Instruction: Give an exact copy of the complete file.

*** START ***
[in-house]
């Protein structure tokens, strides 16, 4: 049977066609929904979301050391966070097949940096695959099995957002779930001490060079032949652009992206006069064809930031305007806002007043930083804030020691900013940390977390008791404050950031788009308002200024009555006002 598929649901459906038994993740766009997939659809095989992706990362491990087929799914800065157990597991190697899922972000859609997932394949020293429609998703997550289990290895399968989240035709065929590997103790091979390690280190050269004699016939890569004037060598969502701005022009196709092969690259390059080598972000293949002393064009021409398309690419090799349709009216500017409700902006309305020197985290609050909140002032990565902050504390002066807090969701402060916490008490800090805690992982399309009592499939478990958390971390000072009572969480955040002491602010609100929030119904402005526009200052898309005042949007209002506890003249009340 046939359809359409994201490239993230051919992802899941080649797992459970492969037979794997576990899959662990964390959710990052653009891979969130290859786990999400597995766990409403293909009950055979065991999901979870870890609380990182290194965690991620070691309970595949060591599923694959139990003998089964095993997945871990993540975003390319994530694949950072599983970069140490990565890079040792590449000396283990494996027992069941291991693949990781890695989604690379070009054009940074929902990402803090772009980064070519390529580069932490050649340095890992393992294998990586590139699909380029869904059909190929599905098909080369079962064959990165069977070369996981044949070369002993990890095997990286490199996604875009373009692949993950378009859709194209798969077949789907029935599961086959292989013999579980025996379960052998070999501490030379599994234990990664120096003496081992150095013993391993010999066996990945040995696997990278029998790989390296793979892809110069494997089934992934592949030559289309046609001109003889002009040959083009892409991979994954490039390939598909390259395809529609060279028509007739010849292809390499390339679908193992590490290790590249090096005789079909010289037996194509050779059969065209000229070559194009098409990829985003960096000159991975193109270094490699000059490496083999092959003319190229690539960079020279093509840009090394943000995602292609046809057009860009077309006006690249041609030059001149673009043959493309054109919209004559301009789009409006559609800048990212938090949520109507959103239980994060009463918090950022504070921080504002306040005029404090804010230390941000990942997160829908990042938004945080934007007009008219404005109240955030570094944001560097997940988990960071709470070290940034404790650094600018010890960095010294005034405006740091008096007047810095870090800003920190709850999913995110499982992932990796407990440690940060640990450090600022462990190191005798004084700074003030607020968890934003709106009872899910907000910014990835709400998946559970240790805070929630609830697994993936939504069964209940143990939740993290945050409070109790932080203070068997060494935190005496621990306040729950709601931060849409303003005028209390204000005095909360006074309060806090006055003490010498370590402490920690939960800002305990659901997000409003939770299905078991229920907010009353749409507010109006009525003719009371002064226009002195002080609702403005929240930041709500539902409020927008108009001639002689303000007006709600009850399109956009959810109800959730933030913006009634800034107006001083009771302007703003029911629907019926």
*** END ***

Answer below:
[in-house]
């Protein structure tokens, strides 16, 4: 049977066609929904979301050391966070097949940096695959099995957002779930001490060079032949652009992206006069064809930031305007806002007043930083804030020691900013940390977390008791404050950031788009308002200024009555006002 598929649901459906038994993740766009997939659809095989992706990362491990087929799914800065157990597991190697899922972000859609997932394949020293429609998703997550289990290895399968989240035709065929590997103790091979390690280190050269004699016939890569004037060598969502701005022009196709092969690259390059080598972000293949002393064009021409398309690419090799349709009216500017409700902006309305020197985290609050909140002032990565902050504390002066807090969701402060916490008490800090805690992982399309009592499939478990958390971390000072009572969480955040002491602010609100929030119904402005526009200052898309005042949007209002506890003249009340 046939359809359409994201490239993230051919992802899941080649797992459970492969037979794997576990899959662990964390959710990052653009891979969130290859786990999400597995766990409403293909009950055979065991999901979870870890609380990182290194965690991620070691309970595949060591599923694959139990003998089964095993997945871990993540975003390319994530694949950072599983970069140490990565890079040792590449000396283990494996027992069941291991693949990781890695989604690379070009054009940074929902990402803090772009980064070519390529580069932490050649340095890992393992294998990586590139699909380029869904059909190929599905098909080369079962064959990165069977070369996981044949070369002993990890095997990286490199996604875009373009692949993950378009859709194209798969077949789907029935599961086959292989013999579980025996379960052998070999501490030379599994234990990664120096003496081992150095013993391993010999066996990945040995696997990278029998790989390296793979892809110069494997089934992934592949030559289309046609001109003889002009040959083009892409991979994954490039390939598909390259395809529609060279028509007739010849292809390499390339679908193992590490290790590249090096005789079909010289037996194509050779059969065209000229070559194009098409990829985003960096000159991975193109270094490699000059490496083999092959003319190229690539960079020279093509840009090394943000995602292609046809057009860009077309006006690249041609030059001149673009043959493309054109919209004559301009789009409006559609800048990212938090949520109507959103239980994060009463918090950022504070921080504002306040005029404090804010230390941000990942997160829908990042938004945080934007007009008219404005109240955030570094944001560097997940988990960071709470070290940034404790650094600018010890960095010294005034405006740091008096007047810095870090800003920190709850999913995110499982992932990796407990440690940060640990450090600022462990190191005798004084700074003030607020968890934003709106009872899910907000910014990835709400998946559970240790805070929630609830697994993936939504069964209940143990939740993290945050409070109790932080203070068997060494935190005496621990306040729950709601931060849409303003005028209390204000005095909360006074309060806090006055003490010498370590402490920690939960800002305990659901997000409003939770299905078991229920907010009353749409507010109006009525003719009371002064226009002195002080609702403005929240930041709500539902409020927008108009001639002689303000007006709600009850399109956009959810109800959730933030913006009634800034107006001083009771302007703003029911629907019926």